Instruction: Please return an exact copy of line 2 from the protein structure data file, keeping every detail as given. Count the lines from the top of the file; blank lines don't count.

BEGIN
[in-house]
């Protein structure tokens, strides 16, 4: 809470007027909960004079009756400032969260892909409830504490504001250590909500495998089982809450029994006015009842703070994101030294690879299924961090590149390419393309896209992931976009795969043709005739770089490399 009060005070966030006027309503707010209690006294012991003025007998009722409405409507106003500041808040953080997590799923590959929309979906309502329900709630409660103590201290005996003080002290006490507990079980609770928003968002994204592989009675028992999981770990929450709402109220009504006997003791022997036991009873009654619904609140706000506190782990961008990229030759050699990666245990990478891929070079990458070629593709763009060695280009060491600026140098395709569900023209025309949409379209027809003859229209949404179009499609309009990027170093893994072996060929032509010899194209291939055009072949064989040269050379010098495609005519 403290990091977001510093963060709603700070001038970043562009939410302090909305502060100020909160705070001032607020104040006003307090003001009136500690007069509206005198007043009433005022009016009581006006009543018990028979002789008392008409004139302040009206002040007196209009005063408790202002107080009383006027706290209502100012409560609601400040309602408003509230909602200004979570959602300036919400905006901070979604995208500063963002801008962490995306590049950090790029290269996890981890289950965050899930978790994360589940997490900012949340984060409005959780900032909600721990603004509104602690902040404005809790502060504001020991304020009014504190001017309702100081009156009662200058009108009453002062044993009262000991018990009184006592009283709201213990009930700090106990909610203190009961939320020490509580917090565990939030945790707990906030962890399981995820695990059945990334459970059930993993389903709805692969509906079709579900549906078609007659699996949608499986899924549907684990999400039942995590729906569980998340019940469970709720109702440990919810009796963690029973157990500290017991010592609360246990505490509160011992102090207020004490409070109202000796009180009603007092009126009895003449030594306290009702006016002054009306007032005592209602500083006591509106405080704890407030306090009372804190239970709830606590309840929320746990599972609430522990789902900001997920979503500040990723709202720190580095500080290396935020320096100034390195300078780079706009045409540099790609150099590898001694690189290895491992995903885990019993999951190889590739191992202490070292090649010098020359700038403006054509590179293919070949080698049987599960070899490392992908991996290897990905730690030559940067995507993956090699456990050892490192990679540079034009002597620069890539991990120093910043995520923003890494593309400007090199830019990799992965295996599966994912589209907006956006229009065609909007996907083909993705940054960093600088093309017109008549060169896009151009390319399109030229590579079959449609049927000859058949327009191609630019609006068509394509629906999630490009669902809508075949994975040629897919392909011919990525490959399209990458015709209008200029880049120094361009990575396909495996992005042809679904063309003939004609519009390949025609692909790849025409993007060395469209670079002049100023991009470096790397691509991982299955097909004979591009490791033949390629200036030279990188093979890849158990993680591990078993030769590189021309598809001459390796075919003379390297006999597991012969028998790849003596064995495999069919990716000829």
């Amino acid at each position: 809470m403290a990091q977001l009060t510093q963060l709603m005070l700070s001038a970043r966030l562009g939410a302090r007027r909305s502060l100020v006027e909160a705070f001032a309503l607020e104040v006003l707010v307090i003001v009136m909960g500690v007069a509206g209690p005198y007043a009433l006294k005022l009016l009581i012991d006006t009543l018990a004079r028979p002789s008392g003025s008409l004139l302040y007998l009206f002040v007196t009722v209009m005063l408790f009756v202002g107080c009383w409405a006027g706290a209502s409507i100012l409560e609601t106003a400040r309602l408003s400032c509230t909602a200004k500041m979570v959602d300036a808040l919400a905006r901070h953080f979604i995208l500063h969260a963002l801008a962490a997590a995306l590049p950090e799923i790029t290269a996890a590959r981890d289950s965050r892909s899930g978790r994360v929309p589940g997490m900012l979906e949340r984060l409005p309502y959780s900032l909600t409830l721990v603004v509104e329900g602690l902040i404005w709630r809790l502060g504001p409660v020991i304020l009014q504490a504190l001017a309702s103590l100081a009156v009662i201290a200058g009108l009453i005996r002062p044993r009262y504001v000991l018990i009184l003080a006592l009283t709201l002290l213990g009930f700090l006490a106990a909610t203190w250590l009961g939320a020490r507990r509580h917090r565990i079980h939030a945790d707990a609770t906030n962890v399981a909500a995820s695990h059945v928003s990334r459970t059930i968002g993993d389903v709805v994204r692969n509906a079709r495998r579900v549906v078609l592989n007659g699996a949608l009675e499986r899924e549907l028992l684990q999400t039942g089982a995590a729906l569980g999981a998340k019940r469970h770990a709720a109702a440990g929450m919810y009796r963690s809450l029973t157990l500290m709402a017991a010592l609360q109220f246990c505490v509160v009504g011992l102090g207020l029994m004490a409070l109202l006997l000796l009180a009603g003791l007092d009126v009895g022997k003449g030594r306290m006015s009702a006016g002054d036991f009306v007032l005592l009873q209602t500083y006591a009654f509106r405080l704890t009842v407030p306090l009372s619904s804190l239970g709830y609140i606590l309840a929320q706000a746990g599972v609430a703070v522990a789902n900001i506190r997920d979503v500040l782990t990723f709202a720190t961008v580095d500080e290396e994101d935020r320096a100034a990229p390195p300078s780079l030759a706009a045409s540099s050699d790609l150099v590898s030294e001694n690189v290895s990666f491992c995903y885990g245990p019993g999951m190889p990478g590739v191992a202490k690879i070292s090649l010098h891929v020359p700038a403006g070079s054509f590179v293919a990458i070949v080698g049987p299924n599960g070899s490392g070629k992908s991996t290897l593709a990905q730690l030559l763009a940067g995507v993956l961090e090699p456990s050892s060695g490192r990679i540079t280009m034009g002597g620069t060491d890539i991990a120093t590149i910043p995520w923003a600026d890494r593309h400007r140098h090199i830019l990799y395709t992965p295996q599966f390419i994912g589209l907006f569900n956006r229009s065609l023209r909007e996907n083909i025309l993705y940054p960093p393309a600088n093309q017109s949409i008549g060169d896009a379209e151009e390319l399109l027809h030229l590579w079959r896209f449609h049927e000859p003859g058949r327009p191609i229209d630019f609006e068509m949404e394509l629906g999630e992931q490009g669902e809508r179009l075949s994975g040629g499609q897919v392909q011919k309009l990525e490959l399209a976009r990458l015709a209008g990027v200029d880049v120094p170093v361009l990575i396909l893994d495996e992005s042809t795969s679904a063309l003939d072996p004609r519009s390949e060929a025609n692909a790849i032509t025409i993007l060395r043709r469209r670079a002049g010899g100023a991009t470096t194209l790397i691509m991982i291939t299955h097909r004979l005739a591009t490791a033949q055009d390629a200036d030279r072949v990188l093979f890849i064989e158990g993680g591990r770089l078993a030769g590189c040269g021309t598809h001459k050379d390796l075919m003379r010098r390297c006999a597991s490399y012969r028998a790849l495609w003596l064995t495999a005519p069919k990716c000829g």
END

């Protein structure tokens, strides 16, 4: 809470007027909960004079009756400032969260892909409830504490504001250590909500495998089982809450029994006015009842703070994101030294690879299924961090590149390419393309896209992931976009795969043709005739770089490399 009060005070966030006027309503707010209690006294012991003025007998009722409405409507106003500041808040953080997590799923590959929309979906309502329900709630409660103590201290005996003080002290006490507990079980609770928003968002994204592989009675028992999981770990929450709402109220009504006997003791022997036991009873009654619904609140706000506190782990961008990229030759050699990666245990990478891929070079990458070629593709763009060695280009060491600026140098395709569900023209025309949409379209027809003859229209949404179009499609309009990027170093893994072996060929032509010899194209291939055009072949064989040269050379010098495609005519 403290990091977001510093963060709603700070001038970043562009939410302090909305502060100020909160705070001032607020104040006003307090003001009136500690007069509206005198007043009433005022009016009581006006009543018990028979002789008392008409004139302040009206002040007196209009005063408790202002107080009383006027706290209502100012409560609601400040309602408003509230909602200004979570959602300036919400905006901070979604995208500063963002801008962490995306590049950090790029290269996890981890289950965050899930978790994360589940997490900012949340984060409005959780900032909600721990603004509104602690902040404005809790502060504001020991304020009014504190001017309702100081009156009662200058009108009453002062044993009262000991018990009184006592009283709201213990009930700090106990909610203190009961939320020490509580917090565990939030945790707990906030962890399981995820695990059945990334459970059930993993389903709805692969509906079709579900549906078609007659699996949608499986899924549907684990999400039942995590729906569980998340019940469970709720109702440990919810009796963690029973157990500290017991010592609360246990505490509160011992102090207020004490409070109202000796009180009603007092009126009895003449030594306290009702006016002054009306007032005592209602500083006591509106405080704890407030306090009372804190239970709830606590309840929320746990599972609430522990789902900001997920979503500040990723709202720190580095500080290396935020320096100034390195300078780079706009045409540099790609150099590898001694690189290895491992995903885990019993999951190889590739191992202490070292090649010098020359700038403006054509590179293919070949080698049987599960070899490392992908991996290897990905730690030559940067995507993956090699456990050892490192990679540079034009002597620069890539991990120093910043995520923003890494593309400007090199830019990799992965295996599966994912589209907006956006229009065609909007996907083909993705940054960093600088093309017109008549060169896009151009390319399109030229590579079959449609049927000859058949327009191609630019609006068509394509629906999630490009669902809508075949994975040629897919392909011919990525490959399209990458015709209008200029880049120094361009990575396909495996992005042809679904063309003939004609519009390949025609692909790849025409993007060395469209670079002049100023991009470096790397691509991982299955097909004979591009490791033949390629200036030279990188093979890849158990993680591990078993030769590189021309598809001459390796075919003379390297006999597991012969028998790849003596064995495999069919990716000829």